• Cartotenoid Composition / Bioconversion: Study of fruit kernels yielded six carotenoids: β-carotene, α-carotene, β-zeacarotene, α-zeacarotene and β-carotene-5,6-epoxide and a dicarboxylic carotenoid, crocetin. Serum retinol concentrations in rats supplemented with jackfruit carotenoids were significantly higher than control. Study suggest a satisfactory biological conversion of provitamin A in jackfruit kernel. (28)
• Adsorbent for Methylene Blue: Methylene blue is the most common of dyes in its category, generally used for dyeing cotton and silk. Study evaluated removal of methylene blue in batch sorption experiments using jackfruit leaf powder. Results showed JLP can be effectively used for the removal of MB from aqueous solutions. The desorption increased by decreasing the pH of the solution (32)
• Mucilage / Sustained Release Tablets: Study evaluated the release modifying potential of mucilage extracted from A. heterophyllus in the formulation of oral sustained release tables of diclofenac sodium. Results showed AH mucilage can be used as drug release modifier in a particular concentration range and as binding agent in formulating sustained release tablets. (33)
• Adsorbent / Activated Carbon from Peel: Study evaluated the effectiveness of an adsorbent prepared from jackfruit peel, an agricultural waste, for removal of phenol, 2‐chlorophenol, 4‐chlorophenol, 2,4‐dichlorophenol from aqueous solutions. Results showed the activated carbon can be economical for removal of phenols. (34)
• Latex / Antimicrobial / Dental Application: Study evaluated the potential use of different components of jackfruit in dental health. Results showed the antibacterial and antifungal activities of protease isolated from jackfruit latex. Potential less expensive dental applications are presented i.e., as cementing medium, irrigation solution, denture cleaning solution, and use for dental microbiology. (35)
• Gold Nanoparticles / Antimicrobial / Fruit: Study reported on the cost-effective end ecofriendly synthesis of gold nanoparticles using aqueous fruit extracts of AH. The gold nanoparticles showed antimicrobial activity against investigated microbes, esp. E. coli and Streptobacillus. (36)
• Jacalin / Seed Lectin / Anticancer: Study evaluated jacalin, a protein extract from AH seed, against human breast cancer (MCF7) and non-small cell lung carcinoma (H1299). Results showed jacalin was more effective than crude protein and was more active against MCF7 compared to H1299 cancer cells. (37)
• Hepatoprotective / Inhibition of FeCl3 induced Hepatic Lipid Peroxidation / Peel: Study evaluated three vegetables viz., A. heterophyllus, Colocasia esculenta (taro) and Cucurbita pepo (pumpkin) for in-vitro inhibition of FeCl3 induced LPO. Jackfruit peel showed the maximum inhibition at lowest concentration. The hepatoprotective potential was attributed to polyphenol and flavonoid contents. (38)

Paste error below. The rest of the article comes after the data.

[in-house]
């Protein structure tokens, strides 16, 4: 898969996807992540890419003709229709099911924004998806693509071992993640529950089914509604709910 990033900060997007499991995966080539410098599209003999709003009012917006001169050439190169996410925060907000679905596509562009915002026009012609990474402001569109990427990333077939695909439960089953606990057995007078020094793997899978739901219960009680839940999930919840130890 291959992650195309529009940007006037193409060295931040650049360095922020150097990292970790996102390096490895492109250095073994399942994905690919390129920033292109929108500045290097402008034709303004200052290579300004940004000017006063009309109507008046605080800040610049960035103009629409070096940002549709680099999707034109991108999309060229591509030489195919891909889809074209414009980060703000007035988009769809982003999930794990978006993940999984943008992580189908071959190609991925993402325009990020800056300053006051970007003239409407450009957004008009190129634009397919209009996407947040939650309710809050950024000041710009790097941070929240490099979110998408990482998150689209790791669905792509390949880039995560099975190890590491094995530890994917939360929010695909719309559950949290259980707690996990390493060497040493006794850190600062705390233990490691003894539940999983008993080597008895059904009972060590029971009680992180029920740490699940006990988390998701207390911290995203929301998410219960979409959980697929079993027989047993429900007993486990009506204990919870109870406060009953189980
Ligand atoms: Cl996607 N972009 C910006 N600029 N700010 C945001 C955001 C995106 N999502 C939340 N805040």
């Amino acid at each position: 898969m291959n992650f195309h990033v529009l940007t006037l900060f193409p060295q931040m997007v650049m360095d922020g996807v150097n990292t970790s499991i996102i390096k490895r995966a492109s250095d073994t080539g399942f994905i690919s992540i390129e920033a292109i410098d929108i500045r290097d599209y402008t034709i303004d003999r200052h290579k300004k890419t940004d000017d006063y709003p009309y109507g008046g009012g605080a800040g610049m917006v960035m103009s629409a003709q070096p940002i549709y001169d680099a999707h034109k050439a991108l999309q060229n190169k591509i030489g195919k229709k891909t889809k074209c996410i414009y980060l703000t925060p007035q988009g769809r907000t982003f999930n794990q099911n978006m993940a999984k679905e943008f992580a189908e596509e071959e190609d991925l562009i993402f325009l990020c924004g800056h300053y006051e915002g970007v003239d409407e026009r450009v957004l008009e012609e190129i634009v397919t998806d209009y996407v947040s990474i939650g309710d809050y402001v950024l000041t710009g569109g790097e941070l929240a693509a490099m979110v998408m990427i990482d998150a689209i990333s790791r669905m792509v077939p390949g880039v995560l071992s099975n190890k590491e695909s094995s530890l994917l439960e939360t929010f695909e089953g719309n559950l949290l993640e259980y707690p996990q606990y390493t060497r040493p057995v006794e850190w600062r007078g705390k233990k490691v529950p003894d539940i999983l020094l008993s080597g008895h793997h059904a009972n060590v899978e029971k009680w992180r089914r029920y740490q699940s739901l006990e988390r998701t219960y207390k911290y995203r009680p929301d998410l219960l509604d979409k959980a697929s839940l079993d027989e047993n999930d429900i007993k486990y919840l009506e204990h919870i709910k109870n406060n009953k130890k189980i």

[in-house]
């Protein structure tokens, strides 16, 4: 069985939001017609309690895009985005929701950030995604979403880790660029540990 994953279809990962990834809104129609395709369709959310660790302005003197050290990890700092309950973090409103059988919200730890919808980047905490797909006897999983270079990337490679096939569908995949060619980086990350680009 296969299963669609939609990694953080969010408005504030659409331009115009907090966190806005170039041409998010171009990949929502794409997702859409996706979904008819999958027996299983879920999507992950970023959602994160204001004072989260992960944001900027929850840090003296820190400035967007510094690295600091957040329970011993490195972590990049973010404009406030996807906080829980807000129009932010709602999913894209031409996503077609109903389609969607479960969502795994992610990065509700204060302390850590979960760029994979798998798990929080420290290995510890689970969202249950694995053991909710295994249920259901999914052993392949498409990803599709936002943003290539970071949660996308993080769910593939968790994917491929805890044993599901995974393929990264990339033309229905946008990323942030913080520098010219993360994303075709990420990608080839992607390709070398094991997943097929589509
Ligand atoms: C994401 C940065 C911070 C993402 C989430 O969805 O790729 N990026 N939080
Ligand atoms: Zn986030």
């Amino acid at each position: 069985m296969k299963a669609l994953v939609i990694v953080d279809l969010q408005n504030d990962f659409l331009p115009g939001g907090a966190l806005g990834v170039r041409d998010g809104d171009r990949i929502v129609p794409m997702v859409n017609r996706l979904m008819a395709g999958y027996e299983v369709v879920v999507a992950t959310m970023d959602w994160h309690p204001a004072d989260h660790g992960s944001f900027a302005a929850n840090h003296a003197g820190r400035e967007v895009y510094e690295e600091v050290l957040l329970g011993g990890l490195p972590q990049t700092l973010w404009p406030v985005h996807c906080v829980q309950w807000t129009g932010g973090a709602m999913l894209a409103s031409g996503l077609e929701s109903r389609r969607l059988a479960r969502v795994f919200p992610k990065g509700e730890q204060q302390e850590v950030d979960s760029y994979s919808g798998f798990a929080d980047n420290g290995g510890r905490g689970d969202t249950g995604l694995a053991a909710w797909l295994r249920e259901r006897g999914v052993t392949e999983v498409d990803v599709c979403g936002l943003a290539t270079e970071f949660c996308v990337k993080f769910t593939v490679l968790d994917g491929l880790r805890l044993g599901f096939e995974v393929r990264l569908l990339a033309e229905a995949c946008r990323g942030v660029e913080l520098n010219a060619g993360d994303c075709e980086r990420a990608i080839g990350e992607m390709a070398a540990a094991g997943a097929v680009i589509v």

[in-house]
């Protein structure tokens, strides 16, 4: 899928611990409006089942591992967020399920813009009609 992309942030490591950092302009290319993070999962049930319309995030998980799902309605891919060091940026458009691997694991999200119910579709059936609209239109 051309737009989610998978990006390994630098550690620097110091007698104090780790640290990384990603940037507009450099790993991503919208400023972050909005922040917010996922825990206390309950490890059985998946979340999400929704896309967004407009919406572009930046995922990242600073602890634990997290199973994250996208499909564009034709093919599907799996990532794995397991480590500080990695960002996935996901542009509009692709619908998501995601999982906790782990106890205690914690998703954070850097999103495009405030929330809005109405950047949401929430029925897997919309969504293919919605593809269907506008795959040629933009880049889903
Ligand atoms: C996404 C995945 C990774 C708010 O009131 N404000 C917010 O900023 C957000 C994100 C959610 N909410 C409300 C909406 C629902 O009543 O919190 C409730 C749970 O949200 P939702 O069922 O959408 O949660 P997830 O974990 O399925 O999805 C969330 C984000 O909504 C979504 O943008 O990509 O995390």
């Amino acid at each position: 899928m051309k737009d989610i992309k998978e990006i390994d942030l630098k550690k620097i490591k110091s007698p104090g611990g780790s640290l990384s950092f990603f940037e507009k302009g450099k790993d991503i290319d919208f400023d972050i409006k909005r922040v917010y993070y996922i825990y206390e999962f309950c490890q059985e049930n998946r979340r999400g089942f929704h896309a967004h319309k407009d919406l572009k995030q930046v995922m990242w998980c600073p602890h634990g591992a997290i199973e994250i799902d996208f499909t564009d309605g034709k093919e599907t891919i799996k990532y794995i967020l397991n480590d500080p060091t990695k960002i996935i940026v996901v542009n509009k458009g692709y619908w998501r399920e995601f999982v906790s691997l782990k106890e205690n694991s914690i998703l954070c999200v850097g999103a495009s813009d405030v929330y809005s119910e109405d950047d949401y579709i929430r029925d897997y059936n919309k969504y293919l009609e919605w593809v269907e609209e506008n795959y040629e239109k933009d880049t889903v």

• Silver Nanoparticles / Antimicrobial / Leaves: Study reports on a simplistic method for synthesis of colloidal silver nanoparticles using a leaf extract. The silver nanoparticles demonstrated potent antibacterial activity against E. coli, S. aureus, and Bacillus subtilis and antifungal activity against A. niger and the yeast, Pichia pastoris. (39)
• Pectin from Jam: Study reports that jackfruit is a promising industrial source of pectin which can be successfully applied in food gel system such as fruit jams. It can significantly reduce wastage and waste disposal problems associated with handling jack fruits.(40)
• Jackfruit Wine: Study reports on the process optimization for the fermentation of wine from Jackfruit. The wine also showed good antioxidant activity while also exuding a sweet aroma Wine production provides value addition while decreasing post harvest loss. (41)
• Jackfruit Seed Starch as Thickener and Stabilizer: Study showed jackfruit seed starch is suitable as a thickener and useful as a stabilizer in a high acid sauce. (42)
• Toxicity Study: Study evaluated various leaf extracts of A. heterophyllus on hepatic, hematological, and reproductive parameters and histology of heart, kidney, lung, intestines, and pancrease on experimental rat models. Administration of extracts to rats for one months no toxic effects of importance, with no significant histological effects. AH appears to be free of any major toxic or unacceptable effects. (43)
• Immunomodulatory / Analgesic / Leaves: Study evaluated the analgesic and immunomodulatory activities of leaves by Eddy's hot plate method and Swimming Endurance test in Swiss albino mice. Results sowed significant analgesic and immunomodulatory effect by paw-licking and increased endurance and swimming time (p<0.001). (45)
• Anti-Ulcer / Indomethacin Induced Ulcers / Acute Toxicity Study / Leaves: Study evaluated the anti-ulcer activity of A. heterophyllus leaves extract on indomethacin induced ulcers on Swiss albino rats. Results showed anti-ulcer effect probably through reduction of gastric acid secretion. Acute toxicity study showed no mortality with extract doses above 5000 mg/kg. (47)
• Nephroprotective / Bark: Study evaluated methanolic and aqueous extracts of A. heterophyllus bark against gentamicin induced nephrotoxicity. Treatment reduced the elevations in uric acid, urea and creatinine levels in a dose dependent manner along with histopathological confirmation of the activity. (48)